When should an exception be thrown? When it comes to code, I think that following explanation is very helpful: An exception is when a member fails to complete the task it is supposed to perform as indicated by its name. (Jeffry Richter, CLR via C#) Why is it helpful? It suggests that it depends on the context when something should be handled as an ...


72

Languages have copied that from C, and for C, Dennis Ritchie explains that initially, in B (and perhaps early C), there was only one form & which depending on the context did a bitwise and or a logical one. Later, each function got its operator: & for the bitwise one and && for for logical one. Then he continues Their tardy introduction ...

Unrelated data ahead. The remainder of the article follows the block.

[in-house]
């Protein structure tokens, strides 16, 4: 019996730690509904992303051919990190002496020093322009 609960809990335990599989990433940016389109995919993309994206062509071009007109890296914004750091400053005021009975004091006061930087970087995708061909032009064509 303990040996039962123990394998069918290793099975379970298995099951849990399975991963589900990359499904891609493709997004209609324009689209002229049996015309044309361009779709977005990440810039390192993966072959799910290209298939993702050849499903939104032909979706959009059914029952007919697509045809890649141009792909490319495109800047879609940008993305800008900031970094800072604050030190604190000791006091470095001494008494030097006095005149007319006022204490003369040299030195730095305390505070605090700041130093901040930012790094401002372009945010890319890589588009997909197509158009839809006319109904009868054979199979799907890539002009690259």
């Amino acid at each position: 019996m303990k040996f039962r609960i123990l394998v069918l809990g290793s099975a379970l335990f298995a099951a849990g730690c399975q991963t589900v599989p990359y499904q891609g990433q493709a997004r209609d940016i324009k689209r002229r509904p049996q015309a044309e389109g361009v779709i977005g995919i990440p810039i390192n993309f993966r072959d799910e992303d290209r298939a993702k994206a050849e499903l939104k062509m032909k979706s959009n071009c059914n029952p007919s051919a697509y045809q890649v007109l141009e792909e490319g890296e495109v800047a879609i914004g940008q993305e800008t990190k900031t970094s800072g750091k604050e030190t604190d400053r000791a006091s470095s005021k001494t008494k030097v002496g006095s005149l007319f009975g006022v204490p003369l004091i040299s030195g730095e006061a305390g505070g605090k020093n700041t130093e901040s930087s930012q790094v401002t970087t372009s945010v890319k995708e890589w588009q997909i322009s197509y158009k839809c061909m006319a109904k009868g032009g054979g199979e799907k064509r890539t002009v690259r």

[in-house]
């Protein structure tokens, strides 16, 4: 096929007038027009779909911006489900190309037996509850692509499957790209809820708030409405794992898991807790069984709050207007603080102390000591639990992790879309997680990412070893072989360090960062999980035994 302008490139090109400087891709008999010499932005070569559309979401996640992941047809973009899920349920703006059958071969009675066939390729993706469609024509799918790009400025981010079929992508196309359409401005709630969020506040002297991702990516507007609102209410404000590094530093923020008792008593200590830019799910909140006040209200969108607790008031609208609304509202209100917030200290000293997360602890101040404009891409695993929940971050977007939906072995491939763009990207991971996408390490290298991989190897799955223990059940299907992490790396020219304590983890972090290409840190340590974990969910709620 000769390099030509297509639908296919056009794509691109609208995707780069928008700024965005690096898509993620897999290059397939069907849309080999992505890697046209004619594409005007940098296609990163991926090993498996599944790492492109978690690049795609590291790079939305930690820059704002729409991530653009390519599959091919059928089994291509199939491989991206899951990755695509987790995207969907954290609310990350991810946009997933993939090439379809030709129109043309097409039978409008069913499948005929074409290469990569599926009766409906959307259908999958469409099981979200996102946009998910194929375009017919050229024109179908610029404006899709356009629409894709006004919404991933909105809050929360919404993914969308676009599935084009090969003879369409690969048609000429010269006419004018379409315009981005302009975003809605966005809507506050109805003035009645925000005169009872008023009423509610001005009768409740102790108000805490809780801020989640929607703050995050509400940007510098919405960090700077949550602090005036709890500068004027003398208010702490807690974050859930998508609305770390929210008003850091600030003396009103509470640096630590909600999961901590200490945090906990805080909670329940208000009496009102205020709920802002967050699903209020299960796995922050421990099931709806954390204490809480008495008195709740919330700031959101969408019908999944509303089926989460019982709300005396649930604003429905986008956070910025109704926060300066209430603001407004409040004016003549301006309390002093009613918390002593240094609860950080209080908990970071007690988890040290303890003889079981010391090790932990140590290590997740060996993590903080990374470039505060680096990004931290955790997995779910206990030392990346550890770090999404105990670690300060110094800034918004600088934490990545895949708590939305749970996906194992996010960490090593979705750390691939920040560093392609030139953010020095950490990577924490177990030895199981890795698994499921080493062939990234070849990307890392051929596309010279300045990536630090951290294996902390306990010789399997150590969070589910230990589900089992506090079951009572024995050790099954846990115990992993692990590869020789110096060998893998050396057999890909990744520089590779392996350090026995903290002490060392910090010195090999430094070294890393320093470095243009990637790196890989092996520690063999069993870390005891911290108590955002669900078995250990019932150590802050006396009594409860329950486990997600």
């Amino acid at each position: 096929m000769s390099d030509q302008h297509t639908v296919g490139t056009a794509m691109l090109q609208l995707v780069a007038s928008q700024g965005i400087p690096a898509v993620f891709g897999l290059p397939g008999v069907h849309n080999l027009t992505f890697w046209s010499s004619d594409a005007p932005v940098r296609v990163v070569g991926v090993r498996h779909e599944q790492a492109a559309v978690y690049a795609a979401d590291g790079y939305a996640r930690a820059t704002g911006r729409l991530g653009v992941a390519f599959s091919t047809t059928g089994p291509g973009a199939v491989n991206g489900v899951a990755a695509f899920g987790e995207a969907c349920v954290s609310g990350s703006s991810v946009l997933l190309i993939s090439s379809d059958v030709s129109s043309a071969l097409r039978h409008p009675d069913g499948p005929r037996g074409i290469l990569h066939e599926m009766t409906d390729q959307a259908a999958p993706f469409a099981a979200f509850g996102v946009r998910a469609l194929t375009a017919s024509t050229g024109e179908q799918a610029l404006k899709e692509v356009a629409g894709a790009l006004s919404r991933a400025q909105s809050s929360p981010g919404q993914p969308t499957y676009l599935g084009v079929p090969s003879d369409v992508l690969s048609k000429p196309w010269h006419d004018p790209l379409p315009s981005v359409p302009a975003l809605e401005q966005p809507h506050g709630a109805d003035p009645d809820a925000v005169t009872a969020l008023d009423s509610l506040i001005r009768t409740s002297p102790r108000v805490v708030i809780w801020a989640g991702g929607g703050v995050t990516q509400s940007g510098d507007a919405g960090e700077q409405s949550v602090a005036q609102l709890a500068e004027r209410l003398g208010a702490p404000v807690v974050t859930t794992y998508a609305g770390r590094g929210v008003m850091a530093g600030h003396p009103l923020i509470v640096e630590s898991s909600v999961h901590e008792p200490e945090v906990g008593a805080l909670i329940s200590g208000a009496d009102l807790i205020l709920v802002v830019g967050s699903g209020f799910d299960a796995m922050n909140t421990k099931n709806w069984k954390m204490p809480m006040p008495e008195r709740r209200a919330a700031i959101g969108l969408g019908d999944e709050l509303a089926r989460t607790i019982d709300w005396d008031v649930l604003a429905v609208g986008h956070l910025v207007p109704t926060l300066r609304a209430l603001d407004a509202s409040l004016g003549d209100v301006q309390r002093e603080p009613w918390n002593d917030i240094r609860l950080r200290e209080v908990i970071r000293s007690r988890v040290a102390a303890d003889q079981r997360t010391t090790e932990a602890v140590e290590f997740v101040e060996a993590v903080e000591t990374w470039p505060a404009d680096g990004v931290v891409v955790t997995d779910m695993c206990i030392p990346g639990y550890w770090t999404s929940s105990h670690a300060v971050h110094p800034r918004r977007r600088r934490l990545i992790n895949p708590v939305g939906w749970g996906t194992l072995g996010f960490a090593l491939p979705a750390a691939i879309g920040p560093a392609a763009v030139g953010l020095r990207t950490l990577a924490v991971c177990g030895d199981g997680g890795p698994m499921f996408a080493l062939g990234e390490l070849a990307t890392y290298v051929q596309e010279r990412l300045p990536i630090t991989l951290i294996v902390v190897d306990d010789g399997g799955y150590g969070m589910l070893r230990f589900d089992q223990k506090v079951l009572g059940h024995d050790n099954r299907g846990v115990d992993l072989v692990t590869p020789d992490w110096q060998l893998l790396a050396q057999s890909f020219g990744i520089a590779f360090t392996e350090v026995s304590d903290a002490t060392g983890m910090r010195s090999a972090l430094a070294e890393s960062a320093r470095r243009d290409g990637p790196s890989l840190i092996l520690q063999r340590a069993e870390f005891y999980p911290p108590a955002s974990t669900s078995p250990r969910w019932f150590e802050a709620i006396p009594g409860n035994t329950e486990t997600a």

69

The fundamental problem with "void" is that it does not mean the same thing as any other return type. "void" means "if this method returns then it returns no value at all." Not null; null is a value. It returns no value whatsoever. This really messes up the type system. A type system is essentially a system for making logical deductions about what ...


66

The problem here isn't that HashSet lacks a Get method, it's that your code makes no sense from the perspective of the HashSet type. That Get method is effectively, "get me this value , please", to which the .NET framework folk would sensibly reply, "eh? You already have that value <confused face />". If you want to store items and then retrieve ...


65